Significantly better scores with trofinetide versus the placebo also were seen with the Clinical Global Impression Scale-Improvement (CGI-I), a clinician-measured assessment of disease severity, and with a caregiver-assessed measure of communication ability called the Communication and Symbolic Behavior Scales Developmental Profile Infant-Toddler Checklist – Social Composite Score (CSBS-DP-IT–Social).
Trofinetide treatment was generally well tolerated in the study. The most common side effects were diarrhea and vomiting, which were mostly mild to moderate in severity.
Now Daybue, therapy is first to win FDA approval
The positive results from the FDA were met with excitement by the Rett community.
“Rett syndrome is a profoundly debilitating and complex, rare, neurodevelopmental disorder that presents differently across patients and can lead to an array of unpredictable symptoms throughout the course of a patient’s life,” said Jeffrey L. Neul, MD, PhD, a professor at Vanderbilt University Medical Center and an investigator in LAVENDER.
“Now, for the first time after decades of clinical research, healthcare providers finally have a treatment option to address a range of core behavioral, communication and physical symptoms for their patients living with Rett syndrome,” Neul said.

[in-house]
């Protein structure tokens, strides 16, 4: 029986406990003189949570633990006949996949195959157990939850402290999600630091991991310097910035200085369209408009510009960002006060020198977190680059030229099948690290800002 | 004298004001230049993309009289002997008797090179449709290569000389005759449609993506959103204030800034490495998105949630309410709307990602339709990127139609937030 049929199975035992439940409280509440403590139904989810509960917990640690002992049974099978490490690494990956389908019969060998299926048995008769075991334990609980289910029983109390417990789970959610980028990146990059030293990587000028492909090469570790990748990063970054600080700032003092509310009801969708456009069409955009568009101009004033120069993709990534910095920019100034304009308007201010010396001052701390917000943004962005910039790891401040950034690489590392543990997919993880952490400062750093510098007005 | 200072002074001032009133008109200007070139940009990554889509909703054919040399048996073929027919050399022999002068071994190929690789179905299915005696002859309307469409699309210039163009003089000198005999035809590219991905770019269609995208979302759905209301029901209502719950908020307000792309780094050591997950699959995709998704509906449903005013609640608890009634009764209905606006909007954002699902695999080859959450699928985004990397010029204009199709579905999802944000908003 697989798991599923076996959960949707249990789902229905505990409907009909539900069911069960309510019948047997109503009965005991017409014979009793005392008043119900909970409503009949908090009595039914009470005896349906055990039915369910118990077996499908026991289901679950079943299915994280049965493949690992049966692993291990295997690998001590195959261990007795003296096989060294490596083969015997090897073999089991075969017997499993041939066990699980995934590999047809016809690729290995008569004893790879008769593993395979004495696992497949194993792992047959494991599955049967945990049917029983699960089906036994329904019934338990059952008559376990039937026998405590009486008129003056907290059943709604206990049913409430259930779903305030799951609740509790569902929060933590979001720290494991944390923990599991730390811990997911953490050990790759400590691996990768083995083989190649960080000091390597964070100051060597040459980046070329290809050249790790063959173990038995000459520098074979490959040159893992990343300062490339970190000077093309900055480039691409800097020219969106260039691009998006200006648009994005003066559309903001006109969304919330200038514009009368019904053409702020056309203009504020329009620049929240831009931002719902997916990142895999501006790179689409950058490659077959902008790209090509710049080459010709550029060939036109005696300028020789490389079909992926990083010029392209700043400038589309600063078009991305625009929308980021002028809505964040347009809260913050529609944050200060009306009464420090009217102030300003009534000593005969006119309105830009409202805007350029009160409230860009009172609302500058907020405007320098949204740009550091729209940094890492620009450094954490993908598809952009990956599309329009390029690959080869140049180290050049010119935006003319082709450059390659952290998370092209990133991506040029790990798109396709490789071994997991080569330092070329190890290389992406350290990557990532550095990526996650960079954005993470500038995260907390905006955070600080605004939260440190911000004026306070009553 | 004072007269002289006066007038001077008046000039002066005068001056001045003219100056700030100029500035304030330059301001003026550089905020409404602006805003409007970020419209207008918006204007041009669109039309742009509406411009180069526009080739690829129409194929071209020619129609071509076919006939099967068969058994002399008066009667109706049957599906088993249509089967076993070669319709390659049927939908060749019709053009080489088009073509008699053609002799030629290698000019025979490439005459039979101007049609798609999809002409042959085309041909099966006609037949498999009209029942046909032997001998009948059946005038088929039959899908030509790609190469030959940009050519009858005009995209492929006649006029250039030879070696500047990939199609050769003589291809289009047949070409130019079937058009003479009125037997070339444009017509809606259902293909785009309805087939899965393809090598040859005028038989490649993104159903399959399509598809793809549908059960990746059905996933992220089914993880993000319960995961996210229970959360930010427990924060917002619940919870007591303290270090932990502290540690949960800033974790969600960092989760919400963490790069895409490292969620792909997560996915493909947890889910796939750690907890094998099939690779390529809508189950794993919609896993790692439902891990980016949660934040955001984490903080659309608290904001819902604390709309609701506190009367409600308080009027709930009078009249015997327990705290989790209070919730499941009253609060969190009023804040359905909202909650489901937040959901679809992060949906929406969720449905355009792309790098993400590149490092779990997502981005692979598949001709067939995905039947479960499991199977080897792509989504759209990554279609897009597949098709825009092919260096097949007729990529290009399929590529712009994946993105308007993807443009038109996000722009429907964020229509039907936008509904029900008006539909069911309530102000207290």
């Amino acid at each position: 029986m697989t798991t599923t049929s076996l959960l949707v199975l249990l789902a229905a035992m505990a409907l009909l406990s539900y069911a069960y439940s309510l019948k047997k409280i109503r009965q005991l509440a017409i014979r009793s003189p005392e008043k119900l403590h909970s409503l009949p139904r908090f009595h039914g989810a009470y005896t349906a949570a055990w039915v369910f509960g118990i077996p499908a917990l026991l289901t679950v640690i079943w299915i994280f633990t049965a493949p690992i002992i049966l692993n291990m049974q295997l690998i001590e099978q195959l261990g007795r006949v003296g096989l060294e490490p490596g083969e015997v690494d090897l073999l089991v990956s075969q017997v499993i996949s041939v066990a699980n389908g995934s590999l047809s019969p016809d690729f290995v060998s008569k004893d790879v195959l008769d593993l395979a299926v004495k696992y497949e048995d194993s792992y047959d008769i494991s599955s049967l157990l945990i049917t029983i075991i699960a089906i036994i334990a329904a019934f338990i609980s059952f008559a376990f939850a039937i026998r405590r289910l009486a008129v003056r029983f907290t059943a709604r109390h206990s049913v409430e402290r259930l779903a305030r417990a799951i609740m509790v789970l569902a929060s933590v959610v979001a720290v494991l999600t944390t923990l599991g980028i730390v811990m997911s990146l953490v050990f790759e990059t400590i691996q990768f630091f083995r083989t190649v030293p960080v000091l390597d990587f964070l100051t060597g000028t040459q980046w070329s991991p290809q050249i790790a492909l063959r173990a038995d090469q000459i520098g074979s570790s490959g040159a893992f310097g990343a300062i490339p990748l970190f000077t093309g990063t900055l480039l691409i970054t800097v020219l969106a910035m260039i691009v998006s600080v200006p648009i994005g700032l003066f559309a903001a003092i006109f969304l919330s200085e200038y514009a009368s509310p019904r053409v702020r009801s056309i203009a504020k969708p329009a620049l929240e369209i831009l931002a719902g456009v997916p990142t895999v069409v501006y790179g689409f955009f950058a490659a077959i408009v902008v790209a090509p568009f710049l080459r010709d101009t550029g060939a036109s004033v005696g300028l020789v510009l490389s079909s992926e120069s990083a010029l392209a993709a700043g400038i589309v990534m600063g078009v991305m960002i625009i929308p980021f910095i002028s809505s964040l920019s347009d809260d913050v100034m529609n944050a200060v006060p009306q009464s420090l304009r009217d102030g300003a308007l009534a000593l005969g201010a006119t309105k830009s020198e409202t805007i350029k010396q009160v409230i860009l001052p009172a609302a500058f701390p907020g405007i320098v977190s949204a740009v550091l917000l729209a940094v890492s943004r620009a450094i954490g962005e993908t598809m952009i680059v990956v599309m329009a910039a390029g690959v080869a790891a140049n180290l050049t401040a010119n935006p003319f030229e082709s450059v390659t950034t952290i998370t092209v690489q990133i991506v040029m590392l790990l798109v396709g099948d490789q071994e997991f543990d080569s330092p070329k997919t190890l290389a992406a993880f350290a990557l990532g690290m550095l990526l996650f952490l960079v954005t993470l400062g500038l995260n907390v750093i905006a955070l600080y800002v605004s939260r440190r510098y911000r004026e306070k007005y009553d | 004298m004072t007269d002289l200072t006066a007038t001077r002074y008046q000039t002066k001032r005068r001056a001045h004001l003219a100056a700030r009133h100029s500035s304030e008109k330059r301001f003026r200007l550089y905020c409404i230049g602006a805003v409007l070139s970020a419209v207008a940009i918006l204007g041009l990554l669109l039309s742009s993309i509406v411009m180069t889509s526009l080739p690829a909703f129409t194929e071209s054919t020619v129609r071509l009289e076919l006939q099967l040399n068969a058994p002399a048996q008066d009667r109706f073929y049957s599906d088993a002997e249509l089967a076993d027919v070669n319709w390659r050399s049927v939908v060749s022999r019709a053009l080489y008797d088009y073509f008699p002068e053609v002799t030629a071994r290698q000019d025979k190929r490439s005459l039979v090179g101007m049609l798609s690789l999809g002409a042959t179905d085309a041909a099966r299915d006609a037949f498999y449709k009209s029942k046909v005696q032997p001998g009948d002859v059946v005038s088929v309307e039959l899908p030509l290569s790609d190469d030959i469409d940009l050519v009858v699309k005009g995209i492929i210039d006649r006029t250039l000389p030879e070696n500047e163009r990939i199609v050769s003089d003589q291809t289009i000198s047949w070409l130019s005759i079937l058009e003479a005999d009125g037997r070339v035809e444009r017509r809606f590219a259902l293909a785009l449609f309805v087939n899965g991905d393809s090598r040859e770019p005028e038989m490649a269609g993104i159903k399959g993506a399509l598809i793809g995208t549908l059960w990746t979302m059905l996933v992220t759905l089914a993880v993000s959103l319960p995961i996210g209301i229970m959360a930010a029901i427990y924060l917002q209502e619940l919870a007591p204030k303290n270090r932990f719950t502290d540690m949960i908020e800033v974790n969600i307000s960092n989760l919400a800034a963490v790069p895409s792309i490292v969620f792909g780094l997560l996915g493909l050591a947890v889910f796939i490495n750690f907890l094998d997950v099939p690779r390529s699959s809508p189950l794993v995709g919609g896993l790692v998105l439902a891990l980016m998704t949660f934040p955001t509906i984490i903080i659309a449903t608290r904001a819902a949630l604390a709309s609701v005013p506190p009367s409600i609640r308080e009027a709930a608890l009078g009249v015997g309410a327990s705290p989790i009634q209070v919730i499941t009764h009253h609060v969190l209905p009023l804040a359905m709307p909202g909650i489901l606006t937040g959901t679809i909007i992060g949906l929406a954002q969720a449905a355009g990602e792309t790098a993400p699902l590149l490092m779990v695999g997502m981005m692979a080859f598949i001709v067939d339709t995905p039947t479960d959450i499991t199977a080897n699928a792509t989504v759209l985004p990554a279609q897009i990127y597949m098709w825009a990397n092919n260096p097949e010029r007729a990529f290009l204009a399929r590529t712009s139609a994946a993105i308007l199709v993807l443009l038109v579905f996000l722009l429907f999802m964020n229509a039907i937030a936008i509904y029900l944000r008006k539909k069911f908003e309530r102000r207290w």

Most of the participants who finished LAVENDER continued into an ongoing open-label extension study called LILAC (NCT04279314), in which all participants were treated with trofinetide and monitored for long-term safety and efficacy outcomes.
Acadia now is also conducting a clinical trial called DAFFODIL (NCT04988867), which is testing trofinetide in 15 girls, ages 2 to 5, with Rett syndrome. Results from DAFFODIL are expected later this year.
“Today marks an important milestone for the Rett community and Acadia,” Davis added. “We are grateful to all of the Rett syndrome patients, caregivers, clinical investigators and our employees who have contributed to making today a reality and look forward to getting DAYBUE to patients as quickly as possible.”